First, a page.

A Combined Echocardiography Approach for the Diagnosis of Cancer Therapy-Related Cardiac Dysfunction in Women with Early-Stage Breast Cancer

Esmaeilzadeh M., Urzua Fresno C. M., Somerset E., Shalmon T., Amir E., Fan C. S., ...More

JAMA Cardiology, vol.7, no.3, pp.330-340, 2022 (SCI-Expanded) identifier identifier identifier

  • Publication Type: Article / Article
  • Volume: 7 Issue: 3
  • Publication Date: 2022
  • Doi Number: 10.1001/jamacardio.2021.5881
  • Journal Name: JAMA Cardiology
  • Journal Indexes: Science Citation Index Expanded (SCI-EXPANDED), Scopus, EMBASE, MEDLINE
  • Page Numbers: pp.330-340
  • TED University Affiliated: No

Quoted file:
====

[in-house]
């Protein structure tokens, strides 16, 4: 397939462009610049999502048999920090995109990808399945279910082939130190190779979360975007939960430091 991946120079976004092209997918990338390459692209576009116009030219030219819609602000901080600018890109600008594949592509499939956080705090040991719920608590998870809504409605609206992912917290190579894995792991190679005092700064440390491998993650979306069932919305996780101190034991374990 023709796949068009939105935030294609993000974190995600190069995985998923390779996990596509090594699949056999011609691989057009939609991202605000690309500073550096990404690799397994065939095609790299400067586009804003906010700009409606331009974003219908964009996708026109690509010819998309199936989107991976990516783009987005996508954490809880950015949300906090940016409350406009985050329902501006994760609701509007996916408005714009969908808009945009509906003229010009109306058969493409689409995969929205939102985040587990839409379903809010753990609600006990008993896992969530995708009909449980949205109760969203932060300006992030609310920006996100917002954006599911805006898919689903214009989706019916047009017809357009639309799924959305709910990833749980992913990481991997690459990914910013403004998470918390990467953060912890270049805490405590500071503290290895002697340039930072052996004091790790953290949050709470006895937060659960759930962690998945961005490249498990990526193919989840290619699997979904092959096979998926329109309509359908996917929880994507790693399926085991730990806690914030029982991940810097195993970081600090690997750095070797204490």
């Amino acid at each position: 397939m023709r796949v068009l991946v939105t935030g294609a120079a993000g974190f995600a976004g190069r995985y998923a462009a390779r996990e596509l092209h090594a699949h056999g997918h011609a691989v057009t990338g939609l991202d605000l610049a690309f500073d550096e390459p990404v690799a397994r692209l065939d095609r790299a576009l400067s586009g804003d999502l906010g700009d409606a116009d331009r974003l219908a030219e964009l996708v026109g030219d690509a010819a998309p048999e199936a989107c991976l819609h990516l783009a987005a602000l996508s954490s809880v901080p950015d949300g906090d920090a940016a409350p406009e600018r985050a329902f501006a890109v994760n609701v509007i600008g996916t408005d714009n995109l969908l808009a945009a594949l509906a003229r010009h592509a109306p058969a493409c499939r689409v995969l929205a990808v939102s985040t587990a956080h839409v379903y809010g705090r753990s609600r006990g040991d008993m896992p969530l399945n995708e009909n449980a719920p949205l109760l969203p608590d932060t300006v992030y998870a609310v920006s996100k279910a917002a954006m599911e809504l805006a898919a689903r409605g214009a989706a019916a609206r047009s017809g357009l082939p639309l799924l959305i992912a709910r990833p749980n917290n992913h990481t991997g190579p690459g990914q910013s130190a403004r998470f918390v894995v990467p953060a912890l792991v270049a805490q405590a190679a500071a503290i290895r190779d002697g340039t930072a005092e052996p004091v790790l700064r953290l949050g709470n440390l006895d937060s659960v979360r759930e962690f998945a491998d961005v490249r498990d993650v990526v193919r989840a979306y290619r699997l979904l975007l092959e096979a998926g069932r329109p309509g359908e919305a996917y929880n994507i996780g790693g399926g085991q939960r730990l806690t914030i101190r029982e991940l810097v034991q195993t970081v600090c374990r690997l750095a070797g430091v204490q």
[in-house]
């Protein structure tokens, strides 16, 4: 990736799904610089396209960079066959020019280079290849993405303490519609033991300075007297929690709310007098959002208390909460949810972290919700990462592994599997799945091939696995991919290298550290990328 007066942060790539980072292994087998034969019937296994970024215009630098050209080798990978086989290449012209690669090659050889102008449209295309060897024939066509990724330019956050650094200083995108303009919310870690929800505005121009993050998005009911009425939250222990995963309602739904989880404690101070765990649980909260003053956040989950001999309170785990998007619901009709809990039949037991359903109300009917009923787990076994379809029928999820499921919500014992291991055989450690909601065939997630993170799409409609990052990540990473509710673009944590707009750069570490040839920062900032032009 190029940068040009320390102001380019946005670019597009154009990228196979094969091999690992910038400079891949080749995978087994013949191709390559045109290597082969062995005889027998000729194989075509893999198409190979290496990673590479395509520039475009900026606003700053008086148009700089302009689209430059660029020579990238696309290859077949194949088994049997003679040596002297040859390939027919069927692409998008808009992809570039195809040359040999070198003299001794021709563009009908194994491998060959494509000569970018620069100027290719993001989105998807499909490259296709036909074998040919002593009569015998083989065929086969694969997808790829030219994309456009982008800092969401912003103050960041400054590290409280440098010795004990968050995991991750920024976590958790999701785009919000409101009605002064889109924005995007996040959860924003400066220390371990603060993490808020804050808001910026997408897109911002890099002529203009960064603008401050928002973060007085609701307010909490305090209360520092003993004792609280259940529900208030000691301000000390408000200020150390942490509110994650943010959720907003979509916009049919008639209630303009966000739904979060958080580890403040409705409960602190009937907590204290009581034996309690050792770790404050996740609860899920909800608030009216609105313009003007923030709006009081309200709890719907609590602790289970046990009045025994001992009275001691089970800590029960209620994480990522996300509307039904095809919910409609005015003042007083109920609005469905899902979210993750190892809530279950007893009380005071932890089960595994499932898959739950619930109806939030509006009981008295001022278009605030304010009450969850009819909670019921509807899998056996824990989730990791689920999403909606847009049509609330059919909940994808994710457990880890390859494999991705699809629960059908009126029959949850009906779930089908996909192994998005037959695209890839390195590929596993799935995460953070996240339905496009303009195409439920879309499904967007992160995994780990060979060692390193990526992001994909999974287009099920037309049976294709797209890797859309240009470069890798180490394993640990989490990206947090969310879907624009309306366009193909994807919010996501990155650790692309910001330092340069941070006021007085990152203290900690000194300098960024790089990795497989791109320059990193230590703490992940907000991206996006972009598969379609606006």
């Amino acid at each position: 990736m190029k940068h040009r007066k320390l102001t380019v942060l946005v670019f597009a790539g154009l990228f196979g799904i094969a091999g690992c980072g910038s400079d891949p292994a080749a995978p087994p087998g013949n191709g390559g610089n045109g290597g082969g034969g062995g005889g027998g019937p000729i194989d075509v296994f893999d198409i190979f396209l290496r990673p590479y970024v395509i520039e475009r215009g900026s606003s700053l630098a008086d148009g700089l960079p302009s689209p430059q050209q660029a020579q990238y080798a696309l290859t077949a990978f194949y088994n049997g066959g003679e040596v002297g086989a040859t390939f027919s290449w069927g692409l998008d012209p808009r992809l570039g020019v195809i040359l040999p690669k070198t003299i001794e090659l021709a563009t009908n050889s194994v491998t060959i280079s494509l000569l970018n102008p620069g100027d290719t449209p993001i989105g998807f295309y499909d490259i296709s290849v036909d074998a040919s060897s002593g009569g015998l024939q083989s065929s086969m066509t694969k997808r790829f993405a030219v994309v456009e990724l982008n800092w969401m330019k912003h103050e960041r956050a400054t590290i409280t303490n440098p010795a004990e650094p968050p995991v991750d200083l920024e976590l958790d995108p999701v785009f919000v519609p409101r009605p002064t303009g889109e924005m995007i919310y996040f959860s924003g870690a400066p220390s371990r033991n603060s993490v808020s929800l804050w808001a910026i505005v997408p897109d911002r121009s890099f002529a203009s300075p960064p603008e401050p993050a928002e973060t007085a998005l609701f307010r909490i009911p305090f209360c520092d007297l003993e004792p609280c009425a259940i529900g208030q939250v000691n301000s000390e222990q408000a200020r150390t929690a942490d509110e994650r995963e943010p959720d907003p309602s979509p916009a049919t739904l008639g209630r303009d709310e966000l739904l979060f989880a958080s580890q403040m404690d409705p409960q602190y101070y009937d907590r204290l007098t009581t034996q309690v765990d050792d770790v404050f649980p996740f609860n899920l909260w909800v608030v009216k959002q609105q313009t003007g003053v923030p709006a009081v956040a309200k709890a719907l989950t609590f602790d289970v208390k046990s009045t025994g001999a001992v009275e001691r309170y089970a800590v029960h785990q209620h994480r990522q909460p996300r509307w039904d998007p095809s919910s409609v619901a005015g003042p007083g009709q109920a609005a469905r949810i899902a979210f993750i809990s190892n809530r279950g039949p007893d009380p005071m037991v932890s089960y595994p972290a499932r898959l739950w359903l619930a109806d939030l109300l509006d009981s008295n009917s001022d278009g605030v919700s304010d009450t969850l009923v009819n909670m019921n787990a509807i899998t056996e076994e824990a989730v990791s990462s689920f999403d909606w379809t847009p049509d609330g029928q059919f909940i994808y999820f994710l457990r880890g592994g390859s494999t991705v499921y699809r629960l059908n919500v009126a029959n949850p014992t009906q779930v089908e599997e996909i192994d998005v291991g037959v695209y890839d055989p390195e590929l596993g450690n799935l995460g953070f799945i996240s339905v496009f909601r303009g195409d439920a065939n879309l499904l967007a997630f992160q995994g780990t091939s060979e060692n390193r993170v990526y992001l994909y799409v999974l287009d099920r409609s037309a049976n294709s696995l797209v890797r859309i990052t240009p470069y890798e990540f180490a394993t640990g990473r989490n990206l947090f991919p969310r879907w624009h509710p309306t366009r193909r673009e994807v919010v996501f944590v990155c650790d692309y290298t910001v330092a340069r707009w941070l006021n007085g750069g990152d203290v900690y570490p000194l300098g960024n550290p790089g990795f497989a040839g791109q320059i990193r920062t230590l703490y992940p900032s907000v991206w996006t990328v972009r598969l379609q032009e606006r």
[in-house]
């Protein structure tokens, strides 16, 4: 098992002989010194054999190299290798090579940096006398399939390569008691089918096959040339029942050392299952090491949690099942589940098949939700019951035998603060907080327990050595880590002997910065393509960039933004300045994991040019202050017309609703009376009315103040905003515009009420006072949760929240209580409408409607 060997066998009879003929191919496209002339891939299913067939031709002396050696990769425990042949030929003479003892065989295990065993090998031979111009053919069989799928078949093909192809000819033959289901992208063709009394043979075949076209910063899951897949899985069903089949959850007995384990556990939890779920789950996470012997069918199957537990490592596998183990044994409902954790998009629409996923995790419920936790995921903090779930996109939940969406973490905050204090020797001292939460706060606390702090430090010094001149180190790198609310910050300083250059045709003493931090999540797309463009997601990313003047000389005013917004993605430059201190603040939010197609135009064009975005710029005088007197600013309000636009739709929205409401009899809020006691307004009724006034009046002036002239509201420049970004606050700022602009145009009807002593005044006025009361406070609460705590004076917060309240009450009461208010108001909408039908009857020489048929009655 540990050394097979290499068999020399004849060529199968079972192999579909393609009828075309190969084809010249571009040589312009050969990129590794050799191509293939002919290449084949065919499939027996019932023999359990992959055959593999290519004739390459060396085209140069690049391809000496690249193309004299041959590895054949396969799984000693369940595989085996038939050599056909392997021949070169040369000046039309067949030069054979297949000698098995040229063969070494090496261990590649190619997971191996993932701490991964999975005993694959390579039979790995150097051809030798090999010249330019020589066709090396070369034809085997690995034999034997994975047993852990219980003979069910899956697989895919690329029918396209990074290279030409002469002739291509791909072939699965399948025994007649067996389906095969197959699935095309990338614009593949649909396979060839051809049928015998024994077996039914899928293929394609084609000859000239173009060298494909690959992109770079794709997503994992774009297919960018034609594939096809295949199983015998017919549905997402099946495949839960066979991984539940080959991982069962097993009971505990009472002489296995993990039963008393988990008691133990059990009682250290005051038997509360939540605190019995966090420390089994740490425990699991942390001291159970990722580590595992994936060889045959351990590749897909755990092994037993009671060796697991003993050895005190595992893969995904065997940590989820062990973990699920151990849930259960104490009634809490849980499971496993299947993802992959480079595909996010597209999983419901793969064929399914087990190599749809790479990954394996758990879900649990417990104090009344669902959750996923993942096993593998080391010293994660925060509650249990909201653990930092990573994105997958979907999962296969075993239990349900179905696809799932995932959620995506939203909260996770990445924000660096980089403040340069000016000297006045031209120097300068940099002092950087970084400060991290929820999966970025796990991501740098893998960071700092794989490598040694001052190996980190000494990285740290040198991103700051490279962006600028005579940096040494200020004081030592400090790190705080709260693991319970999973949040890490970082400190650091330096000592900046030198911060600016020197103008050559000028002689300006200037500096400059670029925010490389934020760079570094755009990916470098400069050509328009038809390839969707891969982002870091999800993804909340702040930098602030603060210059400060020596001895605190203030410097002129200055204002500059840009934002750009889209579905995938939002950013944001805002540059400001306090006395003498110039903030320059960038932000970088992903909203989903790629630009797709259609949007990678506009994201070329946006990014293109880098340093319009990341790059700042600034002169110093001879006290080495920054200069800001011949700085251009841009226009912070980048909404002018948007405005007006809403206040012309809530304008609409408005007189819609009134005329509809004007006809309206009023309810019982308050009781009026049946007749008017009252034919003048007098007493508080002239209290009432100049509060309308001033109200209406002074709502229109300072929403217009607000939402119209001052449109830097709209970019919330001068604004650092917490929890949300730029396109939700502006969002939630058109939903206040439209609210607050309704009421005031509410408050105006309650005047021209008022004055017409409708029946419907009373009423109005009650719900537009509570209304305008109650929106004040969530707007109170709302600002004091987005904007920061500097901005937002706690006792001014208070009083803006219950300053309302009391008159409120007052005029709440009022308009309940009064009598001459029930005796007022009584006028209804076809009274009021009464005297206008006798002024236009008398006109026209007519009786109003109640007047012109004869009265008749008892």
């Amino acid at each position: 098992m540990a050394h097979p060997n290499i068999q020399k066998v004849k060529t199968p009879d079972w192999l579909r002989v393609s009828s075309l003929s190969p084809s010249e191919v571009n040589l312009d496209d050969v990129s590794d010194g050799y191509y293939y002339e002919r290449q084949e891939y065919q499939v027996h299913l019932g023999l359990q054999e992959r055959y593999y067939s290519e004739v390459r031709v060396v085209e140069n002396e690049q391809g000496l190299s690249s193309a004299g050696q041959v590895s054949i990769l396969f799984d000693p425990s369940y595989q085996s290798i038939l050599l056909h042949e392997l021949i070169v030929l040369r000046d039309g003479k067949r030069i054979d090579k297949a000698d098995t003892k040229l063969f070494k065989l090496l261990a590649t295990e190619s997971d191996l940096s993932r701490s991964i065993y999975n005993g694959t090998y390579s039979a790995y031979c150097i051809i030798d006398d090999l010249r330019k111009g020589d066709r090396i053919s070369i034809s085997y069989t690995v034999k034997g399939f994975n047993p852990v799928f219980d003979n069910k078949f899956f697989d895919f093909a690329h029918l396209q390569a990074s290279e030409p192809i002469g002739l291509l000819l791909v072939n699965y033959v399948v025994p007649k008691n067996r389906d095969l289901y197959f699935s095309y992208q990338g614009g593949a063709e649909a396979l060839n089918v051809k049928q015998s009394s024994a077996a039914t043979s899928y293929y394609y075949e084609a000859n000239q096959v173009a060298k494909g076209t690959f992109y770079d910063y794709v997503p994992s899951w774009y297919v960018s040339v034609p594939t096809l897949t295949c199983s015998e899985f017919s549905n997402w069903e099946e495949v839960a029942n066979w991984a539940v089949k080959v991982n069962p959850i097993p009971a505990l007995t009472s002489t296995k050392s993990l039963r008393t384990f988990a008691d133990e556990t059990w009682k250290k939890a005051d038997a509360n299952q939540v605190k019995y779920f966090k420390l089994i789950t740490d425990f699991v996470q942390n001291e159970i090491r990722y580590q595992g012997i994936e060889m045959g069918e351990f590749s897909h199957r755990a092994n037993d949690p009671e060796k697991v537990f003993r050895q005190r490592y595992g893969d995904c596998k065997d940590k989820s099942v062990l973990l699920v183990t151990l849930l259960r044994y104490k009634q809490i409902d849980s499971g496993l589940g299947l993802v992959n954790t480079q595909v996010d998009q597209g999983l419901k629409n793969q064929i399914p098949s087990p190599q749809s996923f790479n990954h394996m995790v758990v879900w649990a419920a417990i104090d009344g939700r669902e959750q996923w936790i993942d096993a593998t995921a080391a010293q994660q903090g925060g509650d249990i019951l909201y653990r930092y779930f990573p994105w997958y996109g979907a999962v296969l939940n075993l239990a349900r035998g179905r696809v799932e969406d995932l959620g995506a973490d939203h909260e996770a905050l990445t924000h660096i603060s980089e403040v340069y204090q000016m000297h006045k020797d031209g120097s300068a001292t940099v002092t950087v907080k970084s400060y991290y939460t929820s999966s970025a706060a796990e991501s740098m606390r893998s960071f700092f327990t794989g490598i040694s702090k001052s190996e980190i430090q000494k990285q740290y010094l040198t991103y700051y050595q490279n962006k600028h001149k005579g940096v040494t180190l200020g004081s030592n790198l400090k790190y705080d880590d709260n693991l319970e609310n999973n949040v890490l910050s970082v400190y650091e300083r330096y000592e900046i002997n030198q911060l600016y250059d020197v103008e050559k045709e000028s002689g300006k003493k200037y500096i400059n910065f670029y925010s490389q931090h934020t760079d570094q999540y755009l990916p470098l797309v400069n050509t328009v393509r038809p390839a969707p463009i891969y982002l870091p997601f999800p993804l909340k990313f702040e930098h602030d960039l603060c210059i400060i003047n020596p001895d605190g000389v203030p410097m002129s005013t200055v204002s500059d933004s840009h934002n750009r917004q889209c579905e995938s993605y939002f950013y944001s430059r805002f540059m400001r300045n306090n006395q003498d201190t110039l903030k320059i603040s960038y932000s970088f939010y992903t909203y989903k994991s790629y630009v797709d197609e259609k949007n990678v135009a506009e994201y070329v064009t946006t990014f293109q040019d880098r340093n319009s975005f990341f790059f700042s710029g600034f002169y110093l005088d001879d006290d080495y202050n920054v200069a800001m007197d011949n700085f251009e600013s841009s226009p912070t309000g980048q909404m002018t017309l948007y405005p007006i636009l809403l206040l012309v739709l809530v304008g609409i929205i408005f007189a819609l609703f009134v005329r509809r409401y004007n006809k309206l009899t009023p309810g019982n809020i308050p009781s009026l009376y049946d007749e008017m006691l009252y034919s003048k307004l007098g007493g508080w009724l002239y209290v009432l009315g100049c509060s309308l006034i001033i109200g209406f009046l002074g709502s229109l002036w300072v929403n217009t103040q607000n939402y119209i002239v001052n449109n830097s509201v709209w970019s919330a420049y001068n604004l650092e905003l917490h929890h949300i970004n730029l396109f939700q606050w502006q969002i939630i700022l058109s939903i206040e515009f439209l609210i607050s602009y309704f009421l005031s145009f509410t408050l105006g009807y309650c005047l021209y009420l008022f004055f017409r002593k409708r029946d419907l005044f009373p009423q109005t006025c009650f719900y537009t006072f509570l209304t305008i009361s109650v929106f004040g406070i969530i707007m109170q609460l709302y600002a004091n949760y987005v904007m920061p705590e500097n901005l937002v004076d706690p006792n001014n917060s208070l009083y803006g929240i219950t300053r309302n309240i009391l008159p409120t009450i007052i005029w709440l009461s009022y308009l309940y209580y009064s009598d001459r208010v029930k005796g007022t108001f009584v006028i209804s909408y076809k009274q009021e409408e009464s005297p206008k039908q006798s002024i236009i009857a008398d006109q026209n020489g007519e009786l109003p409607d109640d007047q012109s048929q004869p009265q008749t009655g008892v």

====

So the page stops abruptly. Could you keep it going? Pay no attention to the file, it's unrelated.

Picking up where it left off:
© 2022 American Medical Association. All rights reserved.Importance: Diagnosis of cancer therapy-related cardiac dysfunction (CTRCD) remains a challenge. Cardiovascular magnetic resonance (CMR) provides accurate measurement of left ventricular ejection fraction (LVEF), but access to repeated scans is limited. Objective: To develop a diagnostic model for CTRCD using echocardiographic LVEF and strain and biomarkers, with CMR as the reference standard. Design, Setting, and Participants: In this prospective cohort study, patients were recruited from University of Toronto-affiliated hospitals from November 2013 to January 2019 with all cardiac imaging performed at a single tertiary care center. Women with human epidermal growth factor receptor 2 (HER2)-positive early-stage breast cancer were included. The main exclusion criterion was contraindication to CMR. A total of 160 patients were recruited, 136 of whom completed the study. Exposures: Sequential therapy with anthracyclines and trastuzumab. Main Outcomes and Measures: Patients underwent echocardiography, high-sensitivity troponin I (hsTnI), B-type natriuretic peptide (BNP), and CMR studies preanthracycline and postanthracycline every 3 months during and after trastuzumab therapy. Echocardiographic measures included 2-dimensional (2-D) LVEF, 3-D LVEF, peak systolic global longitudinal strain (GLS), and global circumferential strain (GCS). LVEF CTRCD was defined using the Cardiac Review and Evaluation Committee Criteria, GLS or GCS CTRCD as a greater than 15% relative change, and abnormal hsTnI and BNP as greater than 26 pg/mL and ≥ 35 pg/mL, respectively, at any follow-up point. Combinations of echocardiographic measures and biomarkers were examined to diagnose CMR CTRCD using conditional inference tree models. Results: Among 136 women (mean [SD] age, 51.1 [9.2] years), CMR-identified CTRCD occurred in 37 (27%), and among those with analyzable images, in 30 of 131 (23%) by 2-D LVEF, 27 of 124 (22%) by 3-D LVEF, 53 of 126 (42%) by GLS, 61 of 123 (50%) by GCS, 32 of 136 (24%) by BNP, and 14 of 136 (10%) by hsTnI. In isolation, 3-D LVEF had greater sensitivity and specificity than 2-D LVEF for CMR CTRCD while GLS had greater sensitivity than 2-D or 3-D LVEF. Regression tree analysis identified a sequential algorithm using 3-D LVEF, GLS, and GCS for the optimal diagnosis of CTRCD (area under the receiver operating characteristic curve, 89.3%). The probability of CTRCD when results for all 3 tests were negative was 1.0%. When 3-D LVEF was replaced by 2-D LVEF in the model, the algorithm still performed well; however, its primary value was to rule out CTRCD. Biomarkers did not improve the ability to diagnose CTRCD. Conclusions and Relevance: Using CMR CTRCD as the reference standard, these data suggest that a sequential approach combining echocardiographic 3-D LVEF with 2-D GLS and 2-D GCS may provide a timely diagnosis of CTRCD during routine CTRCD surveillance with greater accuracy than using these measures individually. Trial Registration: ClinicalTrials.gov Identifier: NCT02306538.